Japanese telecoms firm NTT Communications (NTT) has opened FDC2, the second phase of its Hong Kong Financial Data Center. Located in Tseung Kwan O, the combined project consists of two data center towers and one command and control tower containing over 70,000 sq m of space, and costing a total of HK$4 billion ($516m).
FDC1 opened in May 2013, offering 3,000 racks of space, while the newly launched FDC2 will bump this up to 7,000 racks. The ample space aside, racks located within FDC2 can also be up to 54U, which is substantially taller than the industry standard of 42U to 45U.
A variety of technologies run inside the data center to keep energy efficiency up. For example, a cooling battery billed as the largest thermal energy storage system in Hong Kong offers 42 minutes of uninterrupted cooling. Lighting is also sensor-controlled and powered by DC power over Ethernet cabling (POE) to reduce energy cost and increase user safety. With a projected annualized PUE of less than 1.5 at full load, FDC2 is expected to improve energy efficiency by 15 percent.
Land is scarce in Hong Kong, which makes it hard for data center players to find good real estate. In 2011, the government introduced a slew of measures that include land at the Tseung Kwan O industrial park set aside for new data centers.
Still, there were complaints that the amount of released land was very limited. Google initially acquired a 2.7-hectare plot at Tseung Kwan O in 2011, but later scrapped its plans, citing cost and the difficulty of acquiring “spacious land” there. The search engine giant doubled down on its Singapore presence instead, announcing a second data center adjacent to its first less than two years after the launch of the first.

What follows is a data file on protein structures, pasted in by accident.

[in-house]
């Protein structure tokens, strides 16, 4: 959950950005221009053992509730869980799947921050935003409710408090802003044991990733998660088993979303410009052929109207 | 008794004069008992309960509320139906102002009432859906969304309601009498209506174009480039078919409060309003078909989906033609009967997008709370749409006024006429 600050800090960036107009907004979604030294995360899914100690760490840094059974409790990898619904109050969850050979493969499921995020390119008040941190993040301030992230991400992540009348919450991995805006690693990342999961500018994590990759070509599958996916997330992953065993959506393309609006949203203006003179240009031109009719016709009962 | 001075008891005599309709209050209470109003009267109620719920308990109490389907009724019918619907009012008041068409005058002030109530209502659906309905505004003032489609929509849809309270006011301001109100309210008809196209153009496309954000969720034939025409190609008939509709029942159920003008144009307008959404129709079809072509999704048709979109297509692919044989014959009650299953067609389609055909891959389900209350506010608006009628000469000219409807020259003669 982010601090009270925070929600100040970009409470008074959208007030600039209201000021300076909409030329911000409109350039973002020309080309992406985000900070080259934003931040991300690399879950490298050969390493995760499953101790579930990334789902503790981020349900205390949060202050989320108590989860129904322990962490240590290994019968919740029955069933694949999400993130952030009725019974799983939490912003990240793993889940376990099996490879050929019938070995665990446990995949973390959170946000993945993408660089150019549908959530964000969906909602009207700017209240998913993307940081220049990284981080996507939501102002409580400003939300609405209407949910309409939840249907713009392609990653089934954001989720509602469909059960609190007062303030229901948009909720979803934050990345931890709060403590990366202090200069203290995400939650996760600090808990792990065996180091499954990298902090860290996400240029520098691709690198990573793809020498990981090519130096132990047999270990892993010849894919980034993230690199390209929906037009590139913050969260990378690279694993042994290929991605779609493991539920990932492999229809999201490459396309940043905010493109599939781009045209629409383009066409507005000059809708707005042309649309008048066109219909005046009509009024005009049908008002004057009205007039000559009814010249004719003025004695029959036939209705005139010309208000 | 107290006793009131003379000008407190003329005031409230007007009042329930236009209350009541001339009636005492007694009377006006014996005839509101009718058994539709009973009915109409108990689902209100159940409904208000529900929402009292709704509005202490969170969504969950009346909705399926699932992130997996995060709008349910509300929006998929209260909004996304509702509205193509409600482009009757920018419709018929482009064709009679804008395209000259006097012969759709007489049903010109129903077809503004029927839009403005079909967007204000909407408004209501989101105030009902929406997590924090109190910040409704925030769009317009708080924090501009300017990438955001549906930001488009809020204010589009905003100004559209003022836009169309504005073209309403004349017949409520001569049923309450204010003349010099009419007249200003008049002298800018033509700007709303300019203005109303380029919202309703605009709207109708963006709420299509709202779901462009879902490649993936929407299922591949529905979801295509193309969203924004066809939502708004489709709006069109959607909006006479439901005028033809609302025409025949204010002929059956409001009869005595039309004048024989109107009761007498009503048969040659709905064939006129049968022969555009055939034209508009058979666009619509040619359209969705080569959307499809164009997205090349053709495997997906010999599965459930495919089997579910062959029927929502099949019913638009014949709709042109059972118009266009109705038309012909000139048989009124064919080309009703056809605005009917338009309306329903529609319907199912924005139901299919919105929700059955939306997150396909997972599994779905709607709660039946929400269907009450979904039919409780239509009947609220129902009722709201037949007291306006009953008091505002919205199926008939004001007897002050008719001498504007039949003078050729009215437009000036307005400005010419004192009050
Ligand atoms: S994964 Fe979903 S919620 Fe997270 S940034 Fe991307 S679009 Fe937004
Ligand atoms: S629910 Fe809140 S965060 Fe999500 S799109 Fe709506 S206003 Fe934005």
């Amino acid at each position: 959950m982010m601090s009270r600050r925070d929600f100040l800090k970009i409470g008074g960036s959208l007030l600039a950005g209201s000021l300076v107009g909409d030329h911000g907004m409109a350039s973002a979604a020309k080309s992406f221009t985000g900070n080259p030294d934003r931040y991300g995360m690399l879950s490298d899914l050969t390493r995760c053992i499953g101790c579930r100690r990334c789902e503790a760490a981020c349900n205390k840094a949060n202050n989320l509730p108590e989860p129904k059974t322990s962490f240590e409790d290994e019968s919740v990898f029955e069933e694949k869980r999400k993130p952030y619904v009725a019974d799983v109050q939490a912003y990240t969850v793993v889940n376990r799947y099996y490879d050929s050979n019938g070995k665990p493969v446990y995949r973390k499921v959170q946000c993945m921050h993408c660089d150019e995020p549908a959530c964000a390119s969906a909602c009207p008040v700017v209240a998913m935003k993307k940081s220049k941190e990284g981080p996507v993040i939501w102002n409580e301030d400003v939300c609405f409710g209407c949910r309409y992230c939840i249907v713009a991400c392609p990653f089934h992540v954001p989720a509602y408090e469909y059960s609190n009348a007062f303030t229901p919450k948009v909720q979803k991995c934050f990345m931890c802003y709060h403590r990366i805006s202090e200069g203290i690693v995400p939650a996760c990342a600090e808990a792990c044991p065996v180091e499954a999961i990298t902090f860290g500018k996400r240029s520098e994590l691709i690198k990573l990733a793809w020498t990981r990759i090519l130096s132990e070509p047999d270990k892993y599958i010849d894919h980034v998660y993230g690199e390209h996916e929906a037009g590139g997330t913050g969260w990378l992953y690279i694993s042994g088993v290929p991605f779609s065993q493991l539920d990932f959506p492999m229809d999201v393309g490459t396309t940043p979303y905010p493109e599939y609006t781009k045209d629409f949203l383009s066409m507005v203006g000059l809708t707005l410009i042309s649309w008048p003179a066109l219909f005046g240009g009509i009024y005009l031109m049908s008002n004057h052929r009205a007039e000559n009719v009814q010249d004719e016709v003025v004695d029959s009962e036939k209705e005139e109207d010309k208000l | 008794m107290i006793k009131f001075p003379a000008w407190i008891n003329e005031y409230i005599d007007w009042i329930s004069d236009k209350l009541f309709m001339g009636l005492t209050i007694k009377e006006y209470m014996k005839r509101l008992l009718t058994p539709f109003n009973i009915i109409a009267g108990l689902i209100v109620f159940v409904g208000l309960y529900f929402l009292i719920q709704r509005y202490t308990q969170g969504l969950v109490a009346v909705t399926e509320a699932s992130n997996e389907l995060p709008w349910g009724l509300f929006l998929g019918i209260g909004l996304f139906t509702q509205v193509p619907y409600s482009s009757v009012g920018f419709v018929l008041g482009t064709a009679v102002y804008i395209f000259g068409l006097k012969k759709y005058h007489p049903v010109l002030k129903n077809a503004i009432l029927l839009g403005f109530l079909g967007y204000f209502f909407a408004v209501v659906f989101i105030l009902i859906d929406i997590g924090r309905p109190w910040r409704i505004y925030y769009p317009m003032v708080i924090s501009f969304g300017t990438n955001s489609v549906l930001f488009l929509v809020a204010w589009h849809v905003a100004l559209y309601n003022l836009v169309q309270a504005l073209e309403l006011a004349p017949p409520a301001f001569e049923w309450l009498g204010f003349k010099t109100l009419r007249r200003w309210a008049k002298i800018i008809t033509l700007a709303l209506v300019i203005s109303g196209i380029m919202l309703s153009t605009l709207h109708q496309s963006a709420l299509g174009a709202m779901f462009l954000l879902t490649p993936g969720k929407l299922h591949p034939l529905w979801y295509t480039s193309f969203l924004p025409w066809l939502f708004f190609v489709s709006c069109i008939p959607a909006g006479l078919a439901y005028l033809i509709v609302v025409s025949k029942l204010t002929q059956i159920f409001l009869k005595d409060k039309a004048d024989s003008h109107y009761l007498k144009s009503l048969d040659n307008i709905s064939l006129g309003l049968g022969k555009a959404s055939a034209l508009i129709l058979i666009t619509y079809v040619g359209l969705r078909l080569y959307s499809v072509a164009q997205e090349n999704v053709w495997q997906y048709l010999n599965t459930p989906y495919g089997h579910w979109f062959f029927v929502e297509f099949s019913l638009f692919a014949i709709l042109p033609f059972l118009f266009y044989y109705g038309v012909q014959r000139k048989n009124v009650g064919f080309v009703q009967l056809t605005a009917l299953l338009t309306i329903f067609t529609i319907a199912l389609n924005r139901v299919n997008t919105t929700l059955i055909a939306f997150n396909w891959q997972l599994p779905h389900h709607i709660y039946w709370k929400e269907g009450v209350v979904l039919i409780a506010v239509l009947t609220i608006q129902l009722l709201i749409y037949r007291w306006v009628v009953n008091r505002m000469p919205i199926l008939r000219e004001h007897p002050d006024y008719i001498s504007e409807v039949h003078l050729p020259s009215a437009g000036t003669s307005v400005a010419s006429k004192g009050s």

“Data centers are part of the key infrastructure for a knowledge-based economy, playing a pivotal role in the development of our information and communications technology sector,” said Nicholas Yang, the Secretary for Innovation and Technology, HKSAR Government in a statement.
“Although land is a scarce resource in Hong Kong, we have made every effort in the past few years to make available suitable land for data center development, from greenfield sites to conversion of existing industrial buildings,” explained Yang. “The Government will continue to explore different means to make available more suitable land for data center use in Hong Kong such as through development of caverns.”
NTT has pursued an aggressive growth strategy around the world over the last year, including in the Southeast Asia region. In October, NTT launched a data center in Mumbai, India, and another one in Bangkok, Thailand, also announced this month. Earlier in the year, NTT expanded its Indonesia footprint with the acquisition of Cyber CSF.
The company’s CEO Tetsuya Shoji discussed these plans with DCD in July, following European expansion in which NTT bought Germany’s e-shelter. In the US NTT has a deal where HPE (Hewlett Packard Enterprise) will sell its cloud services, following an earlier deal with Dell.